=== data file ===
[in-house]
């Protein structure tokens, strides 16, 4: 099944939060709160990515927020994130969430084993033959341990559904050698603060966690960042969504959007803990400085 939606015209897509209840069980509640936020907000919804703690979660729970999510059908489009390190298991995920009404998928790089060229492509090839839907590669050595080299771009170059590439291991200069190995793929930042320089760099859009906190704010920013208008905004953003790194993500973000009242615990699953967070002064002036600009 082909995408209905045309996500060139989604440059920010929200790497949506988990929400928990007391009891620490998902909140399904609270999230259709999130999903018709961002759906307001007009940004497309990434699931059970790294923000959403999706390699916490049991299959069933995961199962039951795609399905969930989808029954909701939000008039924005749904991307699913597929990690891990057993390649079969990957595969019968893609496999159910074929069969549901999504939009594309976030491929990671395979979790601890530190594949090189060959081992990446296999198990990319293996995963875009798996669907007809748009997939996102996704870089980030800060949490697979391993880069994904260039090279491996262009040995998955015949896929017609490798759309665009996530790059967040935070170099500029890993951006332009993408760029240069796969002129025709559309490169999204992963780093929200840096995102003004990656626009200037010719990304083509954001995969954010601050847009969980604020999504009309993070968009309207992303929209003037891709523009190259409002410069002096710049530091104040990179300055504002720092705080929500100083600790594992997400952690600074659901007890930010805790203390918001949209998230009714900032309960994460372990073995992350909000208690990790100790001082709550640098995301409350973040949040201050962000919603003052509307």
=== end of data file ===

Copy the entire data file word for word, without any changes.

[in-house]
């Protein structure tokens, strides 16, 4: 099944939060709160990515927020994130969430084993033959341990559904050698603060966690960042969504959007803990400085 939606015209897509209840069980509640936020907000919804703690979660729970999510059908489009390190298991995920009404998928790089060229492509090839839907590669050595080299771009170059590439291991200069190995793929930042320089760099859009906190704010920013208008905004953003790194993500973000009242615990699953967070002064002036600009 082909995408209905045309996500060139989604440059920010929200790497949506988990929400928990007391009891620490998902909140399904609270999230259709999130999903018709961002759906307001007009940004497309990434699931059970790294923000959403999706390699916490049991299959069933995961199962039951795609399905969930989808029954909701939000008039924005749904991307699913597929990690891990057993390649079969990957595969019968893609496999159910074929069969549901999504939009594309976030491929990671395979979790601890530190594949090189060959081992990446296999198990990319293996995963875009798996669907007809748009997939996102996704870089980030800060949490697979391993880069994904260039090279491996262009040995998955015949896929017609490798759309665009996530790059967040935070170099500029890993951006332009993408760029240069796969002129025709559309490169999204992963780093929200840096995102003004990656626009200037010719990304083509954001995969954010601050847009969980604020999504009309993070968009309207992303929209003037891709523009190259409002410069002096710049530091104040990179300055504002720092705080929500100083600790594992997400952690600074659901007890930010805790203390918001949209998230009714900032309960994460372990073995992350909000208690990790100790001082709550640098995301409350973040949040201050962000919603003052509307």